There are three places that have a similar effect on me: The Island of Lana’i, in Hawaii, where I spend a 2 months of every winter, the Lowcountry areas of South Carolina and canoeing and camping on the Missouri River.  Each of these places gives me a feeling of freedom and creativity. Each of these areas inspire me to the point that when I inhale I am breathing in the life force of these areas and it feeds my inner self.

  1. What is your favorite style of music to paint to?

Django Reinhardt, his music has a timeless feeling that is not distracting. It helps me get lost in a painting.

  1. What is a defining moment, or a couple moments, of your artistic career?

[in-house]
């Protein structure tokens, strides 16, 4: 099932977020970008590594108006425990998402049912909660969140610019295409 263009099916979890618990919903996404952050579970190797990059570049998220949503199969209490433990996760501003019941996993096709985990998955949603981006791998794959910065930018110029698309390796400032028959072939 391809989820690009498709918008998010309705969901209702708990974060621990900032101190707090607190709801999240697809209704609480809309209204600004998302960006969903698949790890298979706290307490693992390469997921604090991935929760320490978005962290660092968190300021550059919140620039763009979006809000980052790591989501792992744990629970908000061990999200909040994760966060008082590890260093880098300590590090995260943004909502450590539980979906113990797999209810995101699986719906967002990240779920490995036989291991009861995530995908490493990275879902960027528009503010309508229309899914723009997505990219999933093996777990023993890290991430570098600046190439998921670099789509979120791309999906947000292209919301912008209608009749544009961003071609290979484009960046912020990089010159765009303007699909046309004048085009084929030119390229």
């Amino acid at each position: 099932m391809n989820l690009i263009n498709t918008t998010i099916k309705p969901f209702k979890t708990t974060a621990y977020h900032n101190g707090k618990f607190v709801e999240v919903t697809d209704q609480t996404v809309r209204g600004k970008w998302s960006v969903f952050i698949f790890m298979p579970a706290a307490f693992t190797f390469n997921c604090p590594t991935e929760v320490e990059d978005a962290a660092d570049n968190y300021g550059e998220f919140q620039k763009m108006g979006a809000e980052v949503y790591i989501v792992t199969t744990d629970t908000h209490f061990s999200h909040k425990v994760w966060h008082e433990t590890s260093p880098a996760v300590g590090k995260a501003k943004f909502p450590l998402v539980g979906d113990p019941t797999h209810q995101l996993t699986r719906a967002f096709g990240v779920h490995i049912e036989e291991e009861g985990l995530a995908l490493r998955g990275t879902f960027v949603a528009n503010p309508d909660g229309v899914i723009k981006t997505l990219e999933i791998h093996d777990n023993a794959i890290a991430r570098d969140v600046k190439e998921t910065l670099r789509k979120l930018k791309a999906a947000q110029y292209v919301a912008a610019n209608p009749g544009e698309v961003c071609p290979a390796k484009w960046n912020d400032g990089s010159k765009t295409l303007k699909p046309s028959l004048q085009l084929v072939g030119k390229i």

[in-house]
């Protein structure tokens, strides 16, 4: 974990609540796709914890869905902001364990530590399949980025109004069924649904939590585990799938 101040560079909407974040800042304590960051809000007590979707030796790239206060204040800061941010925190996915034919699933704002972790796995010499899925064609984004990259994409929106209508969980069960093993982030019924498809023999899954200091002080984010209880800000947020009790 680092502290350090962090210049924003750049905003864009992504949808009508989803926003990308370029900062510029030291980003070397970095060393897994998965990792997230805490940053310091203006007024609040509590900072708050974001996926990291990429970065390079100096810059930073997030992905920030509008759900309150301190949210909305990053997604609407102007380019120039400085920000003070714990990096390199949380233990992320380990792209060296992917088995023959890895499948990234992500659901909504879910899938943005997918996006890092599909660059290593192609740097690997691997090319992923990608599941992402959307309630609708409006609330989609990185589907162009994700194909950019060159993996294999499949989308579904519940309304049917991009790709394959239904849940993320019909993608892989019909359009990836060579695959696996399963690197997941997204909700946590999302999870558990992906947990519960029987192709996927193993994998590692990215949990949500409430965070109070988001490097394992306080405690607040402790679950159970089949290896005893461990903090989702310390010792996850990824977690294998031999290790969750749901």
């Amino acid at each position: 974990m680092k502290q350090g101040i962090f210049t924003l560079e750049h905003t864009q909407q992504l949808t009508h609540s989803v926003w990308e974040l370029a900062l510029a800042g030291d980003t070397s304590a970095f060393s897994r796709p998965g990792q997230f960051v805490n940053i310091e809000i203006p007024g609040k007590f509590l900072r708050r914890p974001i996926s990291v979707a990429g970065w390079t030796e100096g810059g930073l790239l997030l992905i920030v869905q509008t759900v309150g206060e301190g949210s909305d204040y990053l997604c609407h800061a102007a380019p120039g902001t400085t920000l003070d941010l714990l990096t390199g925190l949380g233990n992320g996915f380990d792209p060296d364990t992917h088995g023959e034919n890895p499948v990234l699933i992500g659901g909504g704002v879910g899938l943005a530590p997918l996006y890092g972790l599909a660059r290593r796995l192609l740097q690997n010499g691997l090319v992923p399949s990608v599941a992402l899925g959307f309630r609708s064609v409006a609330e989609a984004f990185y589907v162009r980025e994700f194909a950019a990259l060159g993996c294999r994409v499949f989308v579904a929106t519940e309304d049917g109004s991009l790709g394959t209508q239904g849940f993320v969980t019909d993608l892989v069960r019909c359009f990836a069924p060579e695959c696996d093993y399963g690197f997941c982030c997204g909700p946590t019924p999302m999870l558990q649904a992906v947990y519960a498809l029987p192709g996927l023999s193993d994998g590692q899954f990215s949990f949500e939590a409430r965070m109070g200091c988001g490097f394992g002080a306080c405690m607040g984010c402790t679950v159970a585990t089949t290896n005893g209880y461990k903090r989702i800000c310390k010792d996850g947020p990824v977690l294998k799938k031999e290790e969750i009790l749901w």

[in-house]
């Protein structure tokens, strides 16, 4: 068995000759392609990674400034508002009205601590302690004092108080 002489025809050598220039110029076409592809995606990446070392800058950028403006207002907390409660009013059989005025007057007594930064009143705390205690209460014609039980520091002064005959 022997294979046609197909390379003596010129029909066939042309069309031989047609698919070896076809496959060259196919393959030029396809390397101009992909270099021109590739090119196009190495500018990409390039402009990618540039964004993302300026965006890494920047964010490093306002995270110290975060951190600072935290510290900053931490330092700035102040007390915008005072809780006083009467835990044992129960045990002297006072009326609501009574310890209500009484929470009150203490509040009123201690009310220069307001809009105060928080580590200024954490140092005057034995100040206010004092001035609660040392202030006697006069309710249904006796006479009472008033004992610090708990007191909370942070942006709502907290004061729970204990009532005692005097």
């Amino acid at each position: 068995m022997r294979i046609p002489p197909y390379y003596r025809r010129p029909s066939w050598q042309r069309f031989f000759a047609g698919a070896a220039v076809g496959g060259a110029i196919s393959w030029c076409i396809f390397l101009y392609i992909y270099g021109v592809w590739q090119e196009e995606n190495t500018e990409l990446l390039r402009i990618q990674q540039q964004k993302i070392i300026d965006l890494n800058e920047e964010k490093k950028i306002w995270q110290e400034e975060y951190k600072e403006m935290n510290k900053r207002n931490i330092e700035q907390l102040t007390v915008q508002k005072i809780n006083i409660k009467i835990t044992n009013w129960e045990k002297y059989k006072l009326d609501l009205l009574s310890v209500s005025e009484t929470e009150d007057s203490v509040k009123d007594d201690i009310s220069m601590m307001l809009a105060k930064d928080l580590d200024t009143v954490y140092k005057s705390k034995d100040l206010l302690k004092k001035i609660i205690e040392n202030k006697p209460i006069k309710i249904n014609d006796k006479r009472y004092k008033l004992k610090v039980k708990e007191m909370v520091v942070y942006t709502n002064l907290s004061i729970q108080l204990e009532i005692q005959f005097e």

It was 1975 I had just spent a year in college on an art scholarship and I felt the dream of becoming an artist was just impossible so my focused shifted to just having a good time while in college with this mind set I flunked out. A couple of the art teachers, the same ones who gave me failing grades, told me they failed me because of my lack of effort even though they had told me I was one of the most talented students they’veever had. Encouraging me to sit out for a year and get my head together and then return. It so happen the year I sat out was during the 1975 recession. My father (who had been a Sargent in the Marine’s and did two tours in Korea) was insistent I go into the Marines. There was little to no work anywhere during this recession. I went through a series of horrible jobs, I paid an ex-con $100 for a job at an iron foundry I then moved onto a local hog farm for a summer who then recommended me for a sawmill job.  I was working at the sawmill when unexpectedly a saw kicked out seriously cutting my hand; I walked/ran a couple hundred yards to the office trailer leaving a trail of blood. As I stood in the office I remember my blood running out the office door and I was getting weak. There was this strange timeless moment that came over me. As my boss examined my hand I felt this similarity with him. He was near retirement and in him I saw a man who was honest and hard working, someone who worked his whole life had nothing and I was on the same path and then the epiphany came to me,since I was to have nothing I could then pursue my passion in life as an artist and I’ll be who I want to be. Since that moment I’ve never looked back.